Walking Clubs Orpington
Benefits of Walking
Walking is good for you
There’s no doubt about it, walking is good for you. It’s good for your heart, it’s good for your lungs, it’s good for the muscle and bone growth of your children and it’s good for your feeling of wellbeing! Strong scientific evidence now supports the many benefits to health of regular walking.
Walking for general health
Regular participation in physical activity (like walking) is associated with reduced mortality rates for both older and younger adults (US Dept of Health 1996). In other words, walkers live longer! In particular, walking has a high impact on cardiovascular disease. Fit and active individuals have around half the risk of cardiovascular disease compared to unfit inactive people. This level of risk is similar to smoking, high blood pressure or high cholesterol in causing heart disease.
Fit walkers are less likely to fall and suffer injuries such as hip fractures because the bones are strengthened; less likely to sustain injury because joints have a better range of movement and muscles are more flexible; less prone to depression and anxiety; tend to be good sleepers; and are better able to control body weight. For general health, experts recommend accumulating a total of 30 minutes of brisk walking on most, preferably all days of the week. (Sources: US Dept of Health 1996, UK Dept of Health 2000, Health Education Authority 1996)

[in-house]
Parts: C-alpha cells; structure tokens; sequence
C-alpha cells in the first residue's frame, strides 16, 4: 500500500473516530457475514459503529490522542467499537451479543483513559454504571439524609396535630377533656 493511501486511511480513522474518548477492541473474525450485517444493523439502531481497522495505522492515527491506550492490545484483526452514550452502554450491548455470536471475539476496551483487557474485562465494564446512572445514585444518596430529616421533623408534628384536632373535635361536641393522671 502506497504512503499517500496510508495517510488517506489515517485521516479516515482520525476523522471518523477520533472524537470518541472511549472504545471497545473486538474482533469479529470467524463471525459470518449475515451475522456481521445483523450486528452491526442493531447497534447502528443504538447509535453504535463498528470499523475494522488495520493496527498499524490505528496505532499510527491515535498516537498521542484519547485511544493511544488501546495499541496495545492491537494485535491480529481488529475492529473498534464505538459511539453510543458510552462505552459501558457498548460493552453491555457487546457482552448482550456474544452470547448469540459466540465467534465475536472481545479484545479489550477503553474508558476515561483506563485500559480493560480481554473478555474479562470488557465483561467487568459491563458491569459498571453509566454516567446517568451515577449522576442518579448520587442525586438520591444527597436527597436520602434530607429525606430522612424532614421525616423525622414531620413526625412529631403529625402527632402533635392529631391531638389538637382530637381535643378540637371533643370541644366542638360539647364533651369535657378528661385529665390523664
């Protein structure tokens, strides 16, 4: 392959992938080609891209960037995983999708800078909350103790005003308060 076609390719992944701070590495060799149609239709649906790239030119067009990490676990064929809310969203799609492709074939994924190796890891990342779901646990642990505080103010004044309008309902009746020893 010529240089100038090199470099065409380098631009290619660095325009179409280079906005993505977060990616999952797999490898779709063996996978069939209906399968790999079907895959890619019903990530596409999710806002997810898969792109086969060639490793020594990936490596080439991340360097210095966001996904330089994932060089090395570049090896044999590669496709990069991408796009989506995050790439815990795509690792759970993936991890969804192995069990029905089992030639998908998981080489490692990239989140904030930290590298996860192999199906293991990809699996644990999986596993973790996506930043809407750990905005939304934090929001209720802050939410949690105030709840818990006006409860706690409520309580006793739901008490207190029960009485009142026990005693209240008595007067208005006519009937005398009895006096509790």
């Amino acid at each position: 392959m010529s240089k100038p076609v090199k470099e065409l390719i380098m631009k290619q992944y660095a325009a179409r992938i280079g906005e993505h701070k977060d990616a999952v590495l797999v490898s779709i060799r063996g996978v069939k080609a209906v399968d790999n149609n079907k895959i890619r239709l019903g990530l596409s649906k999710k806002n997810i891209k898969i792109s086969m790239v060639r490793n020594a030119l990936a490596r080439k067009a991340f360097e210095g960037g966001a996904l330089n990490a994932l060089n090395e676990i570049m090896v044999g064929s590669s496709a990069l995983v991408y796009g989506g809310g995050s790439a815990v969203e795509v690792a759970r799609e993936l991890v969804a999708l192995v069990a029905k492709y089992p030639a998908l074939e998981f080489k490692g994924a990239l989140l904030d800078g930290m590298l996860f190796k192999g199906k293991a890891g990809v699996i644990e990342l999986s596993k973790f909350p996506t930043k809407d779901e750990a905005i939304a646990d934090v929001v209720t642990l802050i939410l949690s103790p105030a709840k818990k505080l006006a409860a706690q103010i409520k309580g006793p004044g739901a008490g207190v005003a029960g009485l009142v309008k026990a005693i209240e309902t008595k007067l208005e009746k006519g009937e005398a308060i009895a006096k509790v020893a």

Walking to increase fitness
Regular walking, like all ‘aerobic’ exercise, can have a dramatic effect on cardiorespiratory fitness or ‘aerobic power’. Regular exercise carried out three times a week for 30 minutes or more at the right intensity will result in increases of aerobic power (Davison & Grant 1993) The intensity of walking for fitness benefits varies according to the age and fitness of the individual, but generally, ‘brisk is best’. A simple way to work out how briskly you should walk is to aim to walk “fast without overexertion”. You should just about be able to hold a conversation while you are walking - the ‘talk test’.
Even 10-minute brisk walks can increase fitness, provided that they are brisk enough. One study at Loughbrough University found that women walking continuously for 30 minutes 5 days a week had almost identical increases in fitness as women who split their 30 minutes into three 10-minute walks (Murphy & Hardman 1998).
Perhaps even more encouraging was that the short walkers lost more weight and reported greater decreases in waist circumference than the long walkers. Brisk is best - walk fast without overexertion.